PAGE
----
As science educators, we know how important critical thinking and new technology skills are in the scientific community. The ability to question and make sense of the world around us is a skill we value highly in the scientific world. We recognize that if our students are going to become the next scientific innovators and responsible citizens, they need, skills to gather and evaluate data, make informed decisions, and communicate their ideas to others. As with scientific literacy, media literacy, production and other 21st century skills are grounded in inquiry, critical thinking, evaluation and communication. We also understand that our students are growing up in a world increasingly saturated with information and media messages. Our students will need to become media literate and well versed in the many modes of communication that surround them if they are to sort through this information and communicate their own ideas. There is no better place to learn these skills than in the science classroom.

Student media projects, like creating a short science video, can be meaningful ways for students to practice deciphering media messages, doing research and communicating information with technology. Get started now with this self-paced professional development module designed to help you create a short science video and then implement a video project in your own classroom!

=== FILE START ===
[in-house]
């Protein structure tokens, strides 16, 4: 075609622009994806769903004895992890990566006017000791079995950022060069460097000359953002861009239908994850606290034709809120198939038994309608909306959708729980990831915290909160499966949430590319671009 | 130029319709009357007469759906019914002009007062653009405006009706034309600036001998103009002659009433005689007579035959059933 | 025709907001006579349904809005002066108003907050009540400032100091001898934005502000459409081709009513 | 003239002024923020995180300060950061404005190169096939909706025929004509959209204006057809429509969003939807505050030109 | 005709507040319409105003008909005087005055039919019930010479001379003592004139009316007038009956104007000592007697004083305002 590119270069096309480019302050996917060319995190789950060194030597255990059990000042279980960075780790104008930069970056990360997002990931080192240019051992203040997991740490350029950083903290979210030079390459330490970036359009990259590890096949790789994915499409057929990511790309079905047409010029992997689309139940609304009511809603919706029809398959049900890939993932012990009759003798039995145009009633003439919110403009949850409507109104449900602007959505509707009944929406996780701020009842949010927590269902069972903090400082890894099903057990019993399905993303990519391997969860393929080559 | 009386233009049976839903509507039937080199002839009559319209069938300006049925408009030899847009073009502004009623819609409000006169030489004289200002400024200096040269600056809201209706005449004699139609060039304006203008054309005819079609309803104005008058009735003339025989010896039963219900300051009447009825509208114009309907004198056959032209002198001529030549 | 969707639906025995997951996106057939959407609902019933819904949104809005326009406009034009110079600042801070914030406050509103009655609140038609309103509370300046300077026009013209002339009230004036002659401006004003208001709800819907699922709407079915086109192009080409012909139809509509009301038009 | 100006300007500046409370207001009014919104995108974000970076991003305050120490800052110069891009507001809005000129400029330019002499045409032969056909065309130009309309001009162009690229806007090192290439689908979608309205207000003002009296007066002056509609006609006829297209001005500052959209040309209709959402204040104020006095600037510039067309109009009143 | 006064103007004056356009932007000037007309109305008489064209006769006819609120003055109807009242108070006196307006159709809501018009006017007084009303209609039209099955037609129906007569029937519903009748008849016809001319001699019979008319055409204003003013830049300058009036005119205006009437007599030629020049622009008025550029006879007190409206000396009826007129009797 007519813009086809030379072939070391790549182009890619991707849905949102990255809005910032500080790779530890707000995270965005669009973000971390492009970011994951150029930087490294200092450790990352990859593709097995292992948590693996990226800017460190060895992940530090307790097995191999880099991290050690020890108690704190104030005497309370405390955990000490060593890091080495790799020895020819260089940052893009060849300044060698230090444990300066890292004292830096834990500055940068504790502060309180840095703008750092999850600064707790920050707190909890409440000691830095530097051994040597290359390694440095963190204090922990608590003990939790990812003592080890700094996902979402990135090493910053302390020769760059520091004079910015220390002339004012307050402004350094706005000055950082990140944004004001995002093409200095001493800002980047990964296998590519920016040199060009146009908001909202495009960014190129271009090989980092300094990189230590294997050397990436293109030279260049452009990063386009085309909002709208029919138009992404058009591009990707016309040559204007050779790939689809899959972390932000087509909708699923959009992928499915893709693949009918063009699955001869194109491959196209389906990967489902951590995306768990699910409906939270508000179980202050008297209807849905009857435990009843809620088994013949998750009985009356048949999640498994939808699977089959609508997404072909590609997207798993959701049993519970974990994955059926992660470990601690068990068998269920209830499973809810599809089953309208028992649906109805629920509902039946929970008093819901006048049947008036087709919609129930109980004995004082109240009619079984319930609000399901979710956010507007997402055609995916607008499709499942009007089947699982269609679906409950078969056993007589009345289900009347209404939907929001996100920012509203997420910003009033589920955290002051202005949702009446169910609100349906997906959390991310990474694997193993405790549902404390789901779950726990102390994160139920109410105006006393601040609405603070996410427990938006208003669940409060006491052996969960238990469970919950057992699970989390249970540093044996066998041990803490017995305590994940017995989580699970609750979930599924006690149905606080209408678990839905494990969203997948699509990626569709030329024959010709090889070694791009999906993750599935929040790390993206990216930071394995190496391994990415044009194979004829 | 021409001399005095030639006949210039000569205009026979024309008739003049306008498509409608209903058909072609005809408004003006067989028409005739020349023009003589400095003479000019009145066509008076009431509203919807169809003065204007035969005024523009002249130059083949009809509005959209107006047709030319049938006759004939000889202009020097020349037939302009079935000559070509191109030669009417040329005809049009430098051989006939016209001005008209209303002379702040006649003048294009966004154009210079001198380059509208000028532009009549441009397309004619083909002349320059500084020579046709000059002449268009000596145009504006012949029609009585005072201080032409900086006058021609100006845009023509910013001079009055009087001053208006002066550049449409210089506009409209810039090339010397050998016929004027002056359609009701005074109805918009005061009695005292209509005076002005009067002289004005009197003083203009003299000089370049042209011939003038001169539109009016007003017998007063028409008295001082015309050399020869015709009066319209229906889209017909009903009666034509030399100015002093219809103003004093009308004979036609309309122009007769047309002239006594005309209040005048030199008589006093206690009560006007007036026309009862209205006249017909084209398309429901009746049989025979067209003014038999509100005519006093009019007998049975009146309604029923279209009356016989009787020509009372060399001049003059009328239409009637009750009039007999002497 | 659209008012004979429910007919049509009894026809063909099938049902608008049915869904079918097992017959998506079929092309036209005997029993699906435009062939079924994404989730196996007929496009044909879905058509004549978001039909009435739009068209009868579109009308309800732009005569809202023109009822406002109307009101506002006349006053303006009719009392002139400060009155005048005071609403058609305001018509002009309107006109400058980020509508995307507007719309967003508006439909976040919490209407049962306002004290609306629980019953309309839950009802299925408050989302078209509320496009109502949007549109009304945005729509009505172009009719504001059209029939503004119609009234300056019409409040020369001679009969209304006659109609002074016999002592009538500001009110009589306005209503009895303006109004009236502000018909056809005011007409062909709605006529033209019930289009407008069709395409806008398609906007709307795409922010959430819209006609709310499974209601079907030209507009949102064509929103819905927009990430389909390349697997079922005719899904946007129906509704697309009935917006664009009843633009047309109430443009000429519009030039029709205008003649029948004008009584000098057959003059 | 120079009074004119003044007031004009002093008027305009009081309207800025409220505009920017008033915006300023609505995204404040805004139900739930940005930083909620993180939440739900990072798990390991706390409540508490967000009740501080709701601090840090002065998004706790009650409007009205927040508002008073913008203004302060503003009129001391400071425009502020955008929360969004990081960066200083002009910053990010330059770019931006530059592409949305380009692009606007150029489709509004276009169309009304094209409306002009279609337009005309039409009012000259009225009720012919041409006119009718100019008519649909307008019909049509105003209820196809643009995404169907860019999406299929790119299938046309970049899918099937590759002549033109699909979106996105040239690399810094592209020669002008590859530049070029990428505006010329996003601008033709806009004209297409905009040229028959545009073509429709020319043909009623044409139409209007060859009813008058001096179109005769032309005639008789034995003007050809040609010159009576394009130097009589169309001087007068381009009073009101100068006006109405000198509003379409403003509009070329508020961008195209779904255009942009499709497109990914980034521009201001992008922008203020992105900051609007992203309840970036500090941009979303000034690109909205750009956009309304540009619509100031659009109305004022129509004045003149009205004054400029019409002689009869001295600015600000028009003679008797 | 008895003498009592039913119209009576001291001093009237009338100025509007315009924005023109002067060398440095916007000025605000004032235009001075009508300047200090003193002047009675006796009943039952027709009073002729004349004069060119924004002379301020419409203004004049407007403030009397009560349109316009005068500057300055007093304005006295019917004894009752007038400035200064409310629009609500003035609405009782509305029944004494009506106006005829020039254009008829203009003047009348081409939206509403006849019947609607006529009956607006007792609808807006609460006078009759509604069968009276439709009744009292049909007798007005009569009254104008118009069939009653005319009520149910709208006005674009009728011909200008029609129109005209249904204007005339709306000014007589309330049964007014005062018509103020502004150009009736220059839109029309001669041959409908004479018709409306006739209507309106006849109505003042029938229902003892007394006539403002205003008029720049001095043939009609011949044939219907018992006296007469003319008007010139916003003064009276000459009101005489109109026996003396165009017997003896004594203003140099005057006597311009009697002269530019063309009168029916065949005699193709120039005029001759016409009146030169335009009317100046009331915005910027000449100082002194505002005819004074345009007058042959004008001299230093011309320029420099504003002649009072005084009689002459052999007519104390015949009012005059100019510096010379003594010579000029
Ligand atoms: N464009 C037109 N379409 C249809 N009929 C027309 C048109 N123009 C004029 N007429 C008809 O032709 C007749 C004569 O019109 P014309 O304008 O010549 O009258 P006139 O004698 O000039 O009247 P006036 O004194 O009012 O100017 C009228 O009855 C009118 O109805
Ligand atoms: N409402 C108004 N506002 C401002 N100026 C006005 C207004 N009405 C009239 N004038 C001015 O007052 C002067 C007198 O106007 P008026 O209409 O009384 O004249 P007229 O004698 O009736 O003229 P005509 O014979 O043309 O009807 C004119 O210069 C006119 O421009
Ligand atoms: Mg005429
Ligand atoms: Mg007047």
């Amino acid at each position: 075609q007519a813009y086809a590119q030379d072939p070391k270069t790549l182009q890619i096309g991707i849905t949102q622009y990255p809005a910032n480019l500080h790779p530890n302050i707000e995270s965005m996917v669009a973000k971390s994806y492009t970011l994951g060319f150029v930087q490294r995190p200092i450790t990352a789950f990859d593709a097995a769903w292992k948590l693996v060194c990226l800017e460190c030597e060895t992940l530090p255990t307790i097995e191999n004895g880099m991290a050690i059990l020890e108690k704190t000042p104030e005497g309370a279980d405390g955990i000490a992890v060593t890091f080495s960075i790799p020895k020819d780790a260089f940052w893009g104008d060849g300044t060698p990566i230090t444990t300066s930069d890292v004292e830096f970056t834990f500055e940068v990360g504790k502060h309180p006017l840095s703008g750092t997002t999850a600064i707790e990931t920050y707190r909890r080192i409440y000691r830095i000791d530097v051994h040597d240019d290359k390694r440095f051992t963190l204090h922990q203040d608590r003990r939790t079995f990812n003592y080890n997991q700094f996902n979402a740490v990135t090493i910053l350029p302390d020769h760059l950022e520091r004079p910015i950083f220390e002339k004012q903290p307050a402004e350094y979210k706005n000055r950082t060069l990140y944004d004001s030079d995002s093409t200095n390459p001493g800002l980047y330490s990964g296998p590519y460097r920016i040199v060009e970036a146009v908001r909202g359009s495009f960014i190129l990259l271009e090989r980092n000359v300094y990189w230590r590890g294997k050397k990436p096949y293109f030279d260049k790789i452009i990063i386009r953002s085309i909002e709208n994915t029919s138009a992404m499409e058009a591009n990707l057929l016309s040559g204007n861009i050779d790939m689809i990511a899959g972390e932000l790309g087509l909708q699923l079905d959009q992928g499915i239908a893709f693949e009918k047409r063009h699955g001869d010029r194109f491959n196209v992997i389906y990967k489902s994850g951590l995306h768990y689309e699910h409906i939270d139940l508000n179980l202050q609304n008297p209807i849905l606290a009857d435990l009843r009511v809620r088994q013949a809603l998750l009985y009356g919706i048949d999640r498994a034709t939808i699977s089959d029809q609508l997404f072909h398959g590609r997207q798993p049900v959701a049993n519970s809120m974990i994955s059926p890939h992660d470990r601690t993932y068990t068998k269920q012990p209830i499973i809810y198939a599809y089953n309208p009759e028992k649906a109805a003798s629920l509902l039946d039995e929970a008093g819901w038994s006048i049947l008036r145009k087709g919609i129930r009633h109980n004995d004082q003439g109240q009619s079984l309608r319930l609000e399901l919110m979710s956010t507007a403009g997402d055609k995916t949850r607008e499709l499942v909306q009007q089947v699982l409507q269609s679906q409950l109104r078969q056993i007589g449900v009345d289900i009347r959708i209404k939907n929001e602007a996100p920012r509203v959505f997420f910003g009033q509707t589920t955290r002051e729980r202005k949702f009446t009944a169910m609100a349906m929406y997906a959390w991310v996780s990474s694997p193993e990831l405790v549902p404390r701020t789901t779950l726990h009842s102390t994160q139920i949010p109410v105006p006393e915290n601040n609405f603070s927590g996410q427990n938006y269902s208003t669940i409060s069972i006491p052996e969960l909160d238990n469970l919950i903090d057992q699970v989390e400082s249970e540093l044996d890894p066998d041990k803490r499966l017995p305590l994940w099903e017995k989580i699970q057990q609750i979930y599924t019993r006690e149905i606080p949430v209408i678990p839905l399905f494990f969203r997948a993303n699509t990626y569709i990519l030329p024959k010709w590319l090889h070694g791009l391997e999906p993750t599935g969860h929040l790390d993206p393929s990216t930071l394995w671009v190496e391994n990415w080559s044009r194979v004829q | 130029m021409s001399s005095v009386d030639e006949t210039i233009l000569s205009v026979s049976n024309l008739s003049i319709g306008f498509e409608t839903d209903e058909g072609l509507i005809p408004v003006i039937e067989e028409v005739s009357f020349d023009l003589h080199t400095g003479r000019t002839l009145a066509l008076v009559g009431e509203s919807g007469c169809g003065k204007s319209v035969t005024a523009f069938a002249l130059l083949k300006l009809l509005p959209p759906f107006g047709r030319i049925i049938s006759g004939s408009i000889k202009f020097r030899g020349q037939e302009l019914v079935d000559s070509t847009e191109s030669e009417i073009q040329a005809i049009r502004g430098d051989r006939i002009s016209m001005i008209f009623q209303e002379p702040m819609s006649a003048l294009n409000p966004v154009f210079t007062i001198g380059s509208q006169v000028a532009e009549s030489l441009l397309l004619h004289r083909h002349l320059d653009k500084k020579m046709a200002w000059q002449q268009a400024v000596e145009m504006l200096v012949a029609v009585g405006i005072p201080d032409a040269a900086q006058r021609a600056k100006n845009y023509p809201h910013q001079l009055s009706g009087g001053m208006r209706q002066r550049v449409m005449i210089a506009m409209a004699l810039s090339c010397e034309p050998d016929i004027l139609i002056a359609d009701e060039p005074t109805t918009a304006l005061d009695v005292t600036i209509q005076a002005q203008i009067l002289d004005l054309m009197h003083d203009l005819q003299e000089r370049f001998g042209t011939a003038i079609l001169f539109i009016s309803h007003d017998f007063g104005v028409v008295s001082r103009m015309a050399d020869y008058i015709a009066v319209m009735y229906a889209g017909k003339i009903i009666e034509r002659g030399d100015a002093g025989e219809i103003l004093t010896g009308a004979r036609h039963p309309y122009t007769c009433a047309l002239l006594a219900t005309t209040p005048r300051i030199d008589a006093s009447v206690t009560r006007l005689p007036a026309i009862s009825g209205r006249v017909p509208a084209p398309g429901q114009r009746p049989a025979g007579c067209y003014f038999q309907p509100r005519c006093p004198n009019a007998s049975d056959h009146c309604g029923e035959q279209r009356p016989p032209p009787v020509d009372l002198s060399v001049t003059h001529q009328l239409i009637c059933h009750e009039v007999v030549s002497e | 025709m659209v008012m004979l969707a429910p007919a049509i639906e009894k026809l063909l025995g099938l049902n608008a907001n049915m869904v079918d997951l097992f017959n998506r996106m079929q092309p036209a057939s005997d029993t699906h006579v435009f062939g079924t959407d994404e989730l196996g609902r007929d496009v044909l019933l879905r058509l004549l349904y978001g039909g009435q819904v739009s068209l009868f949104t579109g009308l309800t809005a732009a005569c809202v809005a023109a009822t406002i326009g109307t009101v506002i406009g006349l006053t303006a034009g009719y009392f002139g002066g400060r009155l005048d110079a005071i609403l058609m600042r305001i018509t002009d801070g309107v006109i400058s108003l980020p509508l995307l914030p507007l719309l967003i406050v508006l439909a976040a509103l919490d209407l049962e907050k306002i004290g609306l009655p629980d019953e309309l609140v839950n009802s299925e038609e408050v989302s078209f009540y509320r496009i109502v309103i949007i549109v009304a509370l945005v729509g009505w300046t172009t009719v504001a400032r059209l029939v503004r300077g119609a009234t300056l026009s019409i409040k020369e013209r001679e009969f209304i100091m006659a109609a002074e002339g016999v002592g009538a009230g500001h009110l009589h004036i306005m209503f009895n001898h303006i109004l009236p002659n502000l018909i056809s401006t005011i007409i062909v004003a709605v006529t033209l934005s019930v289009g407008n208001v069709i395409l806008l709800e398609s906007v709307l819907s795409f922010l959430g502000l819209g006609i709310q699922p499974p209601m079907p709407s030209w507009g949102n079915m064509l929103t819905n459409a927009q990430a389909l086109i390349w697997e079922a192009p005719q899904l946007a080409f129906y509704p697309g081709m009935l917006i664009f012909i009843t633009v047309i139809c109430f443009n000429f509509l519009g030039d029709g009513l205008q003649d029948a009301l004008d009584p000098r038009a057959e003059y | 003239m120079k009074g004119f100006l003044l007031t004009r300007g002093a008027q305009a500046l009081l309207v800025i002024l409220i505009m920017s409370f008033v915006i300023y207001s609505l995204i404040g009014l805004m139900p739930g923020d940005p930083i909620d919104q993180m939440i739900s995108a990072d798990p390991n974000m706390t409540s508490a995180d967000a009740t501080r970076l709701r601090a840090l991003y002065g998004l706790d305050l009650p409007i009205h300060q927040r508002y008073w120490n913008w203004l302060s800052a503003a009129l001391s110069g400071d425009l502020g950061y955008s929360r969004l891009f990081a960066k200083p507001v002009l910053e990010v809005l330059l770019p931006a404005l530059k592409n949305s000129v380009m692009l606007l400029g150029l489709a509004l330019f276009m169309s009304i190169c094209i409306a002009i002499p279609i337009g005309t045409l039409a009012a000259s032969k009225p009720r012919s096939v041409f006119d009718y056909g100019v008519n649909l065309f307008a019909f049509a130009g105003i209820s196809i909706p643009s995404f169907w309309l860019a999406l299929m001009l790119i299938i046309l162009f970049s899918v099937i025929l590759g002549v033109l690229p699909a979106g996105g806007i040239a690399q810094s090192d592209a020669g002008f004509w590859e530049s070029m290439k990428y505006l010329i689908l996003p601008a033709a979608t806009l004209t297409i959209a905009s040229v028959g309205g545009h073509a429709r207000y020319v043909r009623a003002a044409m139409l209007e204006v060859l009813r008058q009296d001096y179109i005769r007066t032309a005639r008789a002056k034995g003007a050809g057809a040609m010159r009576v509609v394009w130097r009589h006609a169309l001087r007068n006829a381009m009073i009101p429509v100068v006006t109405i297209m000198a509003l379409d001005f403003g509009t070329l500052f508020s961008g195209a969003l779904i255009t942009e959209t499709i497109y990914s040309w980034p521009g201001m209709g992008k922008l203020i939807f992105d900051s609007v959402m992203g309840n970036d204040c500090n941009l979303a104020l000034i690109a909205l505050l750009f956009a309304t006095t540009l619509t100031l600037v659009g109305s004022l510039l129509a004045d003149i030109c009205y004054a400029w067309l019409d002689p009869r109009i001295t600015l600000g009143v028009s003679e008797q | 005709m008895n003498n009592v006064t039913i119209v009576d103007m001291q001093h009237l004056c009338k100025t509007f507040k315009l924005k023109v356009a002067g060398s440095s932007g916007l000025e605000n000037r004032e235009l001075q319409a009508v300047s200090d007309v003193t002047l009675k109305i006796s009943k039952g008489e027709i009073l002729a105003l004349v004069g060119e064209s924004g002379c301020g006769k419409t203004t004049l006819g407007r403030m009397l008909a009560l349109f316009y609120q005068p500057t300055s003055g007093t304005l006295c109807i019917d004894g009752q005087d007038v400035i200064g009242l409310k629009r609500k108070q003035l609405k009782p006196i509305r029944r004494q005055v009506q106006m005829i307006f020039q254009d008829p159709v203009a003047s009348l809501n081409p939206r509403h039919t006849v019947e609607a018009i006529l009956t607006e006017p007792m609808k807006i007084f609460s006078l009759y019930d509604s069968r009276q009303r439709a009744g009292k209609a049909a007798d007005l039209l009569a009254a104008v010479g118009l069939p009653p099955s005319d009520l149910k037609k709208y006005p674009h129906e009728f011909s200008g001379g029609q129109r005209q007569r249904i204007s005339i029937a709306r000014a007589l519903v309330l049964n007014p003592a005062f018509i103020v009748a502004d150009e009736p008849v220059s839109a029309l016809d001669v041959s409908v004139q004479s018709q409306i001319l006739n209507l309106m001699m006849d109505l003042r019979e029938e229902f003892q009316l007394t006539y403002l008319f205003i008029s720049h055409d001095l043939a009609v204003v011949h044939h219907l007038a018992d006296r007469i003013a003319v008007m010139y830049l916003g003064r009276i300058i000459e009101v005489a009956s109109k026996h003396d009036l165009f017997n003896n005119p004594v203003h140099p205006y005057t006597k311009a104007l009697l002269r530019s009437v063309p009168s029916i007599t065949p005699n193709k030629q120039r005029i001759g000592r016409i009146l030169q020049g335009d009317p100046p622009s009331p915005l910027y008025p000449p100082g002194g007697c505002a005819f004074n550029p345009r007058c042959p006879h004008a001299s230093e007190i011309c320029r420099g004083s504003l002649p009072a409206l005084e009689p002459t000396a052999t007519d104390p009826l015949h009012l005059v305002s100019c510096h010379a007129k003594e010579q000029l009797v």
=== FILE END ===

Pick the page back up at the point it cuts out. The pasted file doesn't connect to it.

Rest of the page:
PD Module #3: Videos for Science Education (self-paced) 4 June,2013Jessica Neely



Jessica Neely

Jessica, an Oakland native, joined KQED in 2004 for the early stages of QUEST. She has always had a passion for science and holds a Bachelors of Science in Evolution and Ecology from UC Davis. After a stint in the education department at the Sacramento Zoo, she fell in love with science education and completed a single subject teaching credential in Biology and General Science at Mills College. She taught high school science at San Lorenzo High School where she served as Science Department Chair. In addition to working on QUEST, Jessica ran the national educational outreach for the first season of Jean Michel Cousteau: Ocean Adventures. Jessica currently supports KQED Education and QUEST remotely from her home in Oregon.

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